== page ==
Finally, PBA documentary opens

THE GAME OF MY LIFE - Bill Velasco (The Philippine Star) - August 2, 2015 - 10:00am

On Aug. 12, at long last, the full-length feature documentary “PBA: A Nation’s Passion” will be screening at all SM Cinemas nationwide. Fifty-one cinemas will be the platform for the public to hear firsthand the oral history of Asia’s first professional league, from many of the men who helped mold the sport’s history itself. It was a long, intense labor of love for the PBA, this writer and Caelestis Productions, but the final cut was all worth it. It is a rare privilege to be able to honor the men who steered the course of our favorite sport for the last four decades and more.

It is a humbling experience to be allowed to document the dramatic story of a league that started as a rebellion, and has become such an integral part of daily Filipino life. During the course of production, we walked the corridors of power in the business world at one end, and spoke with our differently-abled brothers who have been inspired to play basketball on wheelchairs by the PBA at the other. In a brief 90-minute period, the entire spectrum of Philippine society will be represented. And, unusual for an international project of this size, we made sure every significant person interviewed appeared in the film at least once. All in all, there are 76 different voices that will be heard throughout the documentary. Some of the interviews were two hours long, with the subjects appearances distilled into seconds in the final cut.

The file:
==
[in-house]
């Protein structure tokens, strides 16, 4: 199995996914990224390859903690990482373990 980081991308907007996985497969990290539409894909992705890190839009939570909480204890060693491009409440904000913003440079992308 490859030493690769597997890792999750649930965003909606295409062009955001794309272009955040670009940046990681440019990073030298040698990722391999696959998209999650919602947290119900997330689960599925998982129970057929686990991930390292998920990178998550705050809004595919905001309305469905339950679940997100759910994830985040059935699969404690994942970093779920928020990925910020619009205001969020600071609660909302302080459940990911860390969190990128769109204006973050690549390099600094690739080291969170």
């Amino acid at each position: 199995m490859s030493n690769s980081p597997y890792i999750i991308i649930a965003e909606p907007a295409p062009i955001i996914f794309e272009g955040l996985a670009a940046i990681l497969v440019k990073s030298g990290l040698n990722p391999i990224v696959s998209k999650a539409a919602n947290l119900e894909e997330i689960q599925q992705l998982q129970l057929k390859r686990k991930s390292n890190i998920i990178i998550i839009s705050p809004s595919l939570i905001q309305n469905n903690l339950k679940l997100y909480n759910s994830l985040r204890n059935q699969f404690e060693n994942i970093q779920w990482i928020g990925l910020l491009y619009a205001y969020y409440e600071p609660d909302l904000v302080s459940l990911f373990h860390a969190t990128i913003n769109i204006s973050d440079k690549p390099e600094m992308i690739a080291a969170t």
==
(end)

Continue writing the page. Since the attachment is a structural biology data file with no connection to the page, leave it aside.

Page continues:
When production first started early in 2014, we ran at a frenetic pace, doing no less than two interviews a day for over a month. In fact, it took 12 transcriptionists three weeks to set all the words down on paper from just that first batch, and it took this writer more than a month to draft the first version of the script. Unfortunately, since it was written by a basketball fan, the script was five hours long, definitely beyond the length for public consumption. It was a painful experience to trim that original piece of work down. It felt like cutting off the fingers of my child, but it had to be done. Ninety minutes is the prescribed length for international releases.

For the foreign audience, there is a brief introduction to the Philippines, and an explanation of how basketball got here. Ironically, Filipinos first thought hoops were a sport fit only for girls, and we had to establish that visually through archive photos. Luckily, we were also able to find film of the 1936 Berlin Olympics, the first time basketball was played at that level. A couple of years after, the Manila Inter-Commercial Athletic Association (MICAA) was born, a playground for wealthy company owners. Players held down day jobs, punched clocked, then reported for practice in the evenings. I can only imagine how hard – but also how much fun – that must have been.